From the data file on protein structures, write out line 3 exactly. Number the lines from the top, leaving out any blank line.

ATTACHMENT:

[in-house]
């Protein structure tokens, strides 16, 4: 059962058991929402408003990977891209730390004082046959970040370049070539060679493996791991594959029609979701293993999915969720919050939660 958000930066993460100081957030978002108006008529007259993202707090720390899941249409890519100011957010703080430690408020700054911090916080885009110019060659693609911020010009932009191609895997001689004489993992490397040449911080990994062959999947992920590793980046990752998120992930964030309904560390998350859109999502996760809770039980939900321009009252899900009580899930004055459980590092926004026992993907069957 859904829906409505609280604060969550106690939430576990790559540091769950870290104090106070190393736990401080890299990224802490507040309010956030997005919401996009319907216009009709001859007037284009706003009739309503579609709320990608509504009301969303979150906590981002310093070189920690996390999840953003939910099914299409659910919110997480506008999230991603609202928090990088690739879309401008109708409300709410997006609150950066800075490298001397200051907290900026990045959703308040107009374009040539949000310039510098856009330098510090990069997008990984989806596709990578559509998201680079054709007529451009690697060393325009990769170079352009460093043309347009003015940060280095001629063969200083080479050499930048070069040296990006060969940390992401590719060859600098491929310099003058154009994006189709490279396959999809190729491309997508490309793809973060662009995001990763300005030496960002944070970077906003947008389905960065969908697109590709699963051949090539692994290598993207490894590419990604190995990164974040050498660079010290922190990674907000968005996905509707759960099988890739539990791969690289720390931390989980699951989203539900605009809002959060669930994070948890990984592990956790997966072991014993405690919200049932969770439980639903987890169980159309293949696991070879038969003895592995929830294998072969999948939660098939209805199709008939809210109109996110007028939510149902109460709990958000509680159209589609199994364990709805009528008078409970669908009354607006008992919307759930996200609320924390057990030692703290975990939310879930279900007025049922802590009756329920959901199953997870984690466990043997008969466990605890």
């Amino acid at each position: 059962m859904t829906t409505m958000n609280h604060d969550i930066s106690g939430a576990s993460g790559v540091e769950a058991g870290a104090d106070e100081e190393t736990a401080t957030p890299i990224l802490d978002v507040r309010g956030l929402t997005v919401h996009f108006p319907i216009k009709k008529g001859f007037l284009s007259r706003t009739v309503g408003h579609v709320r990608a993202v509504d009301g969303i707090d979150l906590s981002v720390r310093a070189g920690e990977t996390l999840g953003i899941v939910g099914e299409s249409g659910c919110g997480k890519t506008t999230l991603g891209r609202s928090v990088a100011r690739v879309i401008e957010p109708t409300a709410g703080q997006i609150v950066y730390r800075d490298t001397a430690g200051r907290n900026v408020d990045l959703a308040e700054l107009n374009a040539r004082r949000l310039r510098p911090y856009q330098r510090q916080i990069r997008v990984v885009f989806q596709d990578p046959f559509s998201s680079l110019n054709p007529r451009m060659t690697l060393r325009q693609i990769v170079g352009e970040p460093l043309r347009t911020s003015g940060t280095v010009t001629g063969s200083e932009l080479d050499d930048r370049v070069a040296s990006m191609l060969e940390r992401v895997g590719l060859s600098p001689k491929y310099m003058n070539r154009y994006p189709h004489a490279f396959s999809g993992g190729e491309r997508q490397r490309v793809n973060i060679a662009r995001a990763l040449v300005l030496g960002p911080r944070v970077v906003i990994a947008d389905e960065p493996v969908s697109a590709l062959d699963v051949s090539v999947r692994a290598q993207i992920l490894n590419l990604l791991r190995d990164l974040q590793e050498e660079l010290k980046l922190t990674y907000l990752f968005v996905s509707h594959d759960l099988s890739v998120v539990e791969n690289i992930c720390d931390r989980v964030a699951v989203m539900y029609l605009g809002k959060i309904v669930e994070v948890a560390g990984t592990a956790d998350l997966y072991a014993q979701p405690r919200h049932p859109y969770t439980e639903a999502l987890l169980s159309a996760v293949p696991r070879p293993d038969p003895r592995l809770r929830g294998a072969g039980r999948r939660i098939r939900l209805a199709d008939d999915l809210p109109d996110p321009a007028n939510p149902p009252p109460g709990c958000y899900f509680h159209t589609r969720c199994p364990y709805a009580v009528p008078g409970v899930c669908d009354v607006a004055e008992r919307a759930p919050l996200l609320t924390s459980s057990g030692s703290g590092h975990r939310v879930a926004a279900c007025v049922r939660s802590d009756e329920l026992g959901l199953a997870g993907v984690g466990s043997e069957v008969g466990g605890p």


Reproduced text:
């Amino acid at each position: 059962m859904t829906t409505m958000n609280h604060d969550i930066s106690g939430a576990s993460g790559v540091e769950a058991g870290a104090d106070e100081e190393t736990a401080t957030p890299i990224l802490d978002v507040r309010g956030l929402t997005v919401h996009f108006p319907i216009k009709k008529g001859f007037l284009s007259r706003t009739v309503g408003h579609v709320r990608a993202v509504d009301g969303i707090d979150l906590s981002v720390r310093a070189g920690e990977t996390l999840g953003i899941v939910g099914e299409s249409g659910c919110g997480k890519t506008t999230l991603g891209r609202s928090v990088a100011r690739v879309i401008e957010p109708t409300a709410g703080q997006i609150v950066y730390r800075d490298t001397a430690g200051r907290n900026v408020d990045l959703a308040e700054l107009n374009a040539r004082r949000l310039r510098p911090y856009q330098r510090q916080i990069r997008v990984v885009f989806q596709d990578p046959f559509s998201s680079l110019n054709p007529r451009m060659t690697l060393r325009q693609i990769v170079g352009e970040p460093l043309r347009t911020s003015g940060t280095v010009t001629g063969s200083e932009l080479d050499d930048r370049v070069a040296s990006m191609l060969e940390r992401v895997g590719l060859s600098p001689k491929y310099m003058n070539r154009y994006p189709h004489a490279f396959s999809g993992g190729e491309r997508q490397r490309v793809n973060i060679a662009r995001a990763l040449v300005l030496g960002p911080r944070v970077v906003i990994a947008d389905e960065p493996v969908s697109a590709l062959d699963v051949s090539v999947r692994a290598q993207i992920l490894n590419l990604l791991r190995d990164l974040q590793e050498e660079l010290k980046l922190t990674y907000l990752f968005v996905s509707h594959d759960l099988s890739v998120v539990e791969n690289i992930c720390d931390r989980v964030a699951v989203m539900y029609l605009g809002k959060i309904v669930e994070v948890a560390g990984t592990a956790d998350l997966y072991a014993q979701p405690r919200h049932p859109y969770t439980e639903a999502l987890l169980s159309a996760v293949p696991r070879p293993d038969p003895r592995l809770r929830g294998a072969g039980r999948r939660i098939r939900l209805a199709d008939d999915l809210p109109d996110p321009a007028n939510p149902p009252p109460g709990c958000y899900f509680h159209t589609r969720c199994p364990y709805a009580v009528p008078g409970v899930c669908d009354v607006a004055e008992r919307a759930p919050l996200l609320t924390s459980s057990g030692s703290g590092h975990r939310v879930a926004a279900c007025v049922r939660s802590d009756e329920l026992g959901l199953a997870g993907v984690g466990s043997e069957v008969g466990g605890p």